A very common example of a rheologically interesting material are the hand sanitizer gels that are becoming ubiquitous even outside of healthcare settings. I've visited clients that have had tubes in conference rooms, for example. The gels are mostly ethanol (~ 60%), some carbomer (a generic term for lightly crosslinked polyacrylic acid) and some other entities. The ones we have at home have some water, isopropyl alcohol, tocopheryl acetate (an antioxidant based on vitamin E), glycerin, propylene glycol, isopropyl myrisate, and some fragrance.
Carbomers are very effective gelling agents. You only need a few percent to get a nice thick gel and they are reasonably insensitive to pH. But if you've ever worked with them, you very quickly realize their Achilles Heel: salt. Salt will very quickly collapse a gel, so you usually either need to work with purified water or you add more carbomer to compensate, an expensive proposition as they are not cheap.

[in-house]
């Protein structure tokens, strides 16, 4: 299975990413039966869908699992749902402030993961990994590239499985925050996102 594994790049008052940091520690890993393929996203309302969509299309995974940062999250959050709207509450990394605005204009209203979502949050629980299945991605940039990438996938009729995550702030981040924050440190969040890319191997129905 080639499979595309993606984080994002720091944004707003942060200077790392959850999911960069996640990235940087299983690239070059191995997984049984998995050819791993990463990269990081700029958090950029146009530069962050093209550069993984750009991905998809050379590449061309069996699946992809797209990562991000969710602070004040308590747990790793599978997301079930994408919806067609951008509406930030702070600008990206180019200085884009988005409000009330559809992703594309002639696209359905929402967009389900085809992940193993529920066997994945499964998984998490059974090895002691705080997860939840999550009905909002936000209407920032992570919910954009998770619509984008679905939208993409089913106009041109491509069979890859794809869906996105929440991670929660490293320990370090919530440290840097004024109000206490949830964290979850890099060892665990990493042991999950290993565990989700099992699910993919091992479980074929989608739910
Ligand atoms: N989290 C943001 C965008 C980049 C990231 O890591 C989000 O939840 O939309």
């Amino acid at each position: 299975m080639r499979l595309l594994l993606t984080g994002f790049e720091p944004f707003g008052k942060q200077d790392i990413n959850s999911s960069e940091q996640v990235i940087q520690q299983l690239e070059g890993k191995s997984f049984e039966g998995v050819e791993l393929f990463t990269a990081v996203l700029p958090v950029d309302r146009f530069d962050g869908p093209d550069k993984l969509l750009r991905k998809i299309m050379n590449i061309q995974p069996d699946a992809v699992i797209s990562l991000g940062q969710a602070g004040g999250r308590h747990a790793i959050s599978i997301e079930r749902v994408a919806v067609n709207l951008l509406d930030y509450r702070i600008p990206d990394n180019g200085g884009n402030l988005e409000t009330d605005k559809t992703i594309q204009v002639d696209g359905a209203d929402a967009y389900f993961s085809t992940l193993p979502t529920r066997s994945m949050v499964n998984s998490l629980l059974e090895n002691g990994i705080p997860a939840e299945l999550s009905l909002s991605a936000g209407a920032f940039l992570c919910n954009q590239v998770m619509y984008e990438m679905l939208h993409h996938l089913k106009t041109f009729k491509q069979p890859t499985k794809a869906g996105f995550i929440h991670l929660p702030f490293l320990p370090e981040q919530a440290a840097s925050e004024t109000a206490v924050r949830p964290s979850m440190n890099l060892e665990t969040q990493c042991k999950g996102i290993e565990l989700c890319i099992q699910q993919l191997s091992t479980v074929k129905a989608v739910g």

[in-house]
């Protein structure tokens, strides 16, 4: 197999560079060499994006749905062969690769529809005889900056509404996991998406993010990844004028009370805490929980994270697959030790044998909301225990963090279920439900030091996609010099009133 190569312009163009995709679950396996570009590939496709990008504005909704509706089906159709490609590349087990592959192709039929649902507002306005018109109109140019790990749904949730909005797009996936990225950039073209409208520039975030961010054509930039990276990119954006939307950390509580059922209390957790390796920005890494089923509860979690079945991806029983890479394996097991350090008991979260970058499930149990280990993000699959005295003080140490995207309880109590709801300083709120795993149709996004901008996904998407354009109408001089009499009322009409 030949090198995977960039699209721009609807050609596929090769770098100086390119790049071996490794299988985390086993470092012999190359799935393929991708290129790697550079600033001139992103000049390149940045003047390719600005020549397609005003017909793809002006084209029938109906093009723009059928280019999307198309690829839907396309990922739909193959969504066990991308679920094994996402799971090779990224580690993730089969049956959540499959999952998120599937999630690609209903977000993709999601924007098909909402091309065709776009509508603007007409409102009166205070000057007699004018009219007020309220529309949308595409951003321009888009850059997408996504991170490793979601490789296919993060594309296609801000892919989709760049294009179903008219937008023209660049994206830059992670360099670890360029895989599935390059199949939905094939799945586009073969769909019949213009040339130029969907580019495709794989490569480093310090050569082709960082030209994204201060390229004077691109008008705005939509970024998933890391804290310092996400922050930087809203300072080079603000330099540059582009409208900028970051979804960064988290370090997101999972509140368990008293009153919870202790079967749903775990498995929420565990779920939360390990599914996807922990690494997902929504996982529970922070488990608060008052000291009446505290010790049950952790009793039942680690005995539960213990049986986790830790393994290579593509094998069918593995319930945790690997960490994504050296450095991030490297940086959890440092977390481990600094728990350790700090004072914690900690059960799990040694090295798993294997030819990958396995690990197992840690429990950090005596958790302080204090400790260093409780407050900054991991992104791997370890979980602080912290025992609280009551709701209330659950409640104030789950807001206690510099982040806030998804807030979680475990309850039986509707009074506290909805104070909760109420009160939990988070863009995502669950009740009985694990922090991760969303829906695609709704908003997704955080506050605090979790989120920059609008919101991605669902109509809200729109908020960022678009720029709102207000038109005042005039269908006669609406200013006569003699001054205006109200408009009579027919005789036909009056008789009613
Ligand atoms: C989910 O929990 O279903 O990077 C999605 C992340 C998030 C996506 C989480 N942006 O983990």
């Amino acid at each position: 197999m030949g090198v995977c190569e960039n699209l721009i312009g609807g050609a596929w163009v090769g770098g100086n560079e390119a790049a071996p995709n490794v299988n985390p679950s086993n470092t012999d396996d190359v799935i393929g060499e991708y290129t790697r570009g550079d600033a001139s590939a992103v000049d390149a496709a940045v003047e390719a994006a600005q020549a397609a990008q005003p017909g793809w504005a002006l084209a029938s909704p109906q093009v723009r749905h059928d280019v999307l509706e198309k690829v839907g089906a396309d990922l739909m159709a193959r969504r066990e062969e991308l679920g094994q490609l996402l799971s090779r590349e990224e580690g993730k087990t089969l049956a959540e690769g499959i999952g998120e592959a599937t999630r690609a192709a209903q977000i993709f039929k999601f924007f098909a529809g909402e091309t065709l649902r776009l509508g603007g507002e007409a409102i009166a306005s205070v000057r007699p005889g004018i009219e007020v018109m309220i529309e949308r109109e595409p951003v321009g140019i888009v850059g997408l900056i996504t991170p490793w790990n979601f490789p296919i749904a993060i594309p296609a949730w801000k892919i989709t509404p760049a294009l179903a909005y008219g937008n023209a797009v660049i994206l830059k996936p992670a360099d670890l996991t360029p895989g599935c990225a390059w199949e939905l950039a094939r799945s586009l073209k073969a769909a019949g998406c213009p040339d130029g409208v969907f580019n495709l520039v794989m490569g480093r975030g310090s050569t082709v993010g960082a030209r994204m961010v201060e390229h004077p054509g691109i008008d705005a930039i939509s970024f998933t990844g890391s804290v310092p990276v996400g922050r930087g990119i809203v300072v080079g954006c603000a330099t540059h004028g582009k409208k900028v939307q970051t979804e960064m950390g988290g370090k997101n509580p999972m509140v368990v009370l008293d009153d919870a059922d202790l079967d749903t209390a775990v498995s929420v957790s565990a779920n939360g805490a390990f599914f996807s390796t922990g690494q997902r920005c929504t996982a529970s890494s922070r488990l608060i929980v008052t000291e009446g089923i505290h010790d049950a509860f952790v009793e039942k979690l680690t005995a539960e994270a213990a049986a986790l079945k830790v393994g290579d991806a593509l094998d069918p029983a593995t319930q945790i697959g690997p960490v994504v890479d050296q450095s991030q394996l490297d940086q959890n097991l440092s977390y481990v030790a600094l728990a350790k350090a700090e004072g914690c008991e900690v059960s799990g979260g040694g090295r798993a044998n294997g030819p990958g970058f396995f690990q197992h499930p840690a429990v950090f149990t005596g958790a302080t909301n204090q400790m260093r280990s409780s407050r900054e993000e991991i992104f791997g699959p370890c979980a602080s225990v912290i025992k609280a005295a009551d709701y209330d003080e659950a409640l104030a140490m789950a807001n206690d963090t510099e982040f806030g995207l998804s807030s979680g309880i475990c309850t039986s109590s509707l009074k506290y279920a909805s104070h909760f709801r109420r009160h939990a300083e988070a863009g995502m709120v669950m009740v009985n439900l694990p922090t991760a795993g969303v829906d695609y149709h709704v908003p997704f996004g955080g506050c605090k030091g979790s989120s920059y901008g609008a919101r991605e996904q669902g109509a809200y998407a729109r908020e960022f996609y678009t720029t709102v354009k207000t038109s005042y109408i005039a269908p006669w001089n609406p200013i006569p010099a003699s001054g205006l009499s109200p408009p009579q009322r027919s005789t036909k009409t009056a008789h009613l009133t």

Salting out a gel is so easy that even a dumb, drunk teenager could do that, and that is exactly what is happening. Teenagers are salting out hand sanitizer gels in order to make them more drinkable. Drinkable? That's probably not the right word. I certainly wouldn't consider salty, denatured ethanol to be drinkable. But in this case, by drinkable I mean less viscous and more fluidic.
Being 120 proof, the liquid will certainly pack quite a punch, and kids are starting to show up at emergency rooms rather ill (probably from all the adulterants more than the ethanol itself). But as one columnist observed, this all goes to show that "Hand Sanitizer Chugging Proves American Teens may the World's Stupidest".